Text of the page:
The Greenworks’ self propulsion speed is adjusted using a rocker throttle with two little icons on either side – a snail for a slow, comfortable walking pace and a hare for what can only be described as a brisk march. In our test, it cut a swathe of lawn with effortless precision, never once bogging down, even when it hit a stretch of really tall grass.
Its seven cutting heights (25mm to 80mm) are effortless to adjust using a large lever on the right and its two-way folding handlebar system is superbly designed and capable of being used at three different height positions, including one low enough for someone under five feet tall. The whopping 60v battery provides between 60 and 80 minutes of cutting time on the slowest self-propulsion setting.
Despite its size and weight (28kgs), the Greenworks GD60LM46SP is surprisingly easy to store without taking up too much space – simply fold up the handlebar assembly and store it in an upright position.
If you have a lawn in excess of 300 square metres and positively loathe mowing it, then this cool-looking lawn barber could be just the ticket to get you off your butt and onto the turf.
This cordless Flymo has the narrowest cutting deck on this page (30cm) so definitely consider it if, like most townies, you have a titchy lawn. You shouldn’t have any problems storing it either since it’s not only the smallest folding mower we’ve come across but it stores in an upright position with its 30-litre grass collector clipped to the handle bar. A very simple but clever innovation, indeed. Of course, being so small means it is blooming light, too – like 8.8kgs light.
The EasiStore is equipped with two 20 volt batteries which gives it a max rating of 40 volts. No I’m not sure either why Flymo didn’t just use one 40v battery instead. Nevertheless, you can charge both batteries at the same time (three hours) using the simple splitter device that comes with the charger. You should get about 30 minutes of mowing time out of the batteries, which isn’t too shabby.
This little mower cuts just fine and pretty close to the edge – it even has a rear roller for creating stripes on the lawn. It’s also quiet enough to not scare the neighbour’s children. However, I’m not impressed with the cutting height system which requires manhandling the front and rear axles and clipping them into a lower or higher position.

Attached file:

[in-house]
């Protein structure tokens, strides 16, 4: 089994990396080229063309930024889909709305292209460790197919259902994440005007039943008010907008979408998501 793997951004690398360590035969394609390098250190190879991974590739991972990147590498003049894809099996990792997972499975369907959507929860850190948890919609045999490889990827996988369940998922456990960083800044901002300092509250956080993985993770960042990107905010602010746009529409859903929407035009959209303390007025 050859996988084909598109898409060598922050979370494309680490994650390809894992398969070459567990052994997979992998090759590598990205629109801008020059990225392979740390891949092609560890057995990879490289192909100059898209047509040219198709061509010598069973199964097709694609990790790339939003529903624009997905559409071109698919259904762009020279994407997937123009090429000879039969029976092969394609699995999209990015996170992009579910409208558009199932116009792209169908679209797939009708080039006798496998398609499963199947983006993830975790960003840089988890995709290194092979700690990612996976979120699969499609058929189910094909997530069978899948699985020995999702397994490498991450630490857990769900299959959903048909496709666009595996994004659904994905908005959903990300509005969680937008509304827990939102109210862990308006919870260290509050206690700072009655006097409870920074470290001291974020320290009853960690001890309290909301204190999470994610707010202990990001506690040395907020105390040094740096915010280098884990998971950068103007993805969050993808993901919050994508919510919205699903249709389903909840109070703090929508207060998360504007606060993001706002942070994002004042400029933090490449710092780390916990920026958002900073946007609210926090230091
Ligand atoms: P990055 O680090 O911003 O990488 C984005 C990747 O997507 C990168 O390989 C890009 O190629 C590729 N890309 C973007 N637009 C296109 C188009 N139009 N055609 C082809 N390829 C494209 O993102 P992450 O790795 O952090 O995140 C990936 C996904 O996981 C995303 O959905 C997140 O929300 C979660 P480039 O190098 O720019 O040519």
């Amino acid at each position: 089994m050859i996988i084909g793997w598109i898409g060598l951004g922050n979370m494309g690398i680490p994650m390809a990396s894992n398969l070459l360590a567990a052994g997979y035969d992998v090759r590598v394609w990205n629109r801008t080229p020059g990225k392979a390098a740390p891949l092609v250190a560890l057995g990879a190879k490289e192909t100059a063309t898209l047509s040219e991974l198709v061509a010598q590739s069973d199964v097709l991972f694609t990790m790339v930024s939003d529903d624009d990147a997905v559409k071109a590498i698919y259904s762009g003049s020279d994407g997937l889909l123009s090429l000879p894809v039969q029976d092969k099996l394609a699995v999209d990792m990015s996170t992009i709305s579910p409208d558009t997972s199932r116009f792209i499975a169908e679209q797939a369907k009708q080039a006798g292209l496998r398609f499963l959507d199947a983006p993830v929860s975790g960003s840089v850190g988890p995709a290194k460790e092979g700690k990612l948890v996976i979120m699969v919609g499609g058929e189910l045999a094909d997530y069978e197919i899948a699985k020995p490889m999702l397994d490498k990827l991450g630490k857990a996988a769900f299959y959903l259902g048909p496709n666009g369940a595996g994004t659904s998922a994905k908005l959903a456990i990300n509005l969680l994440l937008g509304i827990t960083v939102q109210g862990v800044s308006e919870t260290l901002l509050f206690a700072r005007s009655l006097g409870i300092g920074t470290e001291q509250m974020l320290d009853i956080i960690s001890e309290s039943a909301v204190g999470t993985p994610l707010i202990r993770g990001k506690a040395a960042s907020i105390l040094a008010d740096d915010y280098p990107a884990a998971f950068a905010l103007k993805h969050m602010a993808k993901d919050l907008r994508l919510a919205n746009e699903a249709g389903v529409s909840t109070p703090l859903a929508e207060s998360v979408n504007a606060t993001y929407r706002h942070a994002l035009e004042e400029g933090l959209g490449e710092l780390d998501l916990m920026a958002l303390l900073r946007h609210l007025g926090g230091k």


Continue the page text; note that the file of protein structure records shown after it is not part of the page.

Other than that rather irritating foible, the Flymo EasiStore 300R Li is still a worthwhile model for postage stamp-size lawns and possibly a little larger.
Here’s another top trimmer for small to medium sized city lawns. In our test the Greenworks performed very well, collecting every last tuft of turf while leaving a very smooth finish. It comes with a 35cm (14 inches) cutting deck, a 40-litre collapsible mesh grass collector, five cutting heights (20mm to 70mm) and an interchangeable 40v Li-ion battery that keeps the freakishly quiet brushed motor running at full tilt right up to the last drop of juice.
The Greenworks is a doddle to push around and, at 15kgs, it’s easy enough to carry. I managed to get three separate cuts out of the battery, equating to around 30 minutes of continuous use on a single charge. Available with or without a battery, the Greenworks is a great budget priced option for hassle-free cordless mowing of smaller lawns.
The new Bosch CityMower weighs just 9.9kg so it’s really easy to push around and carry between lawny sections. Crucially, it comes fitted with Bosch’s comfy Ergoflex handlebar system that is perfect for both righties and lefties.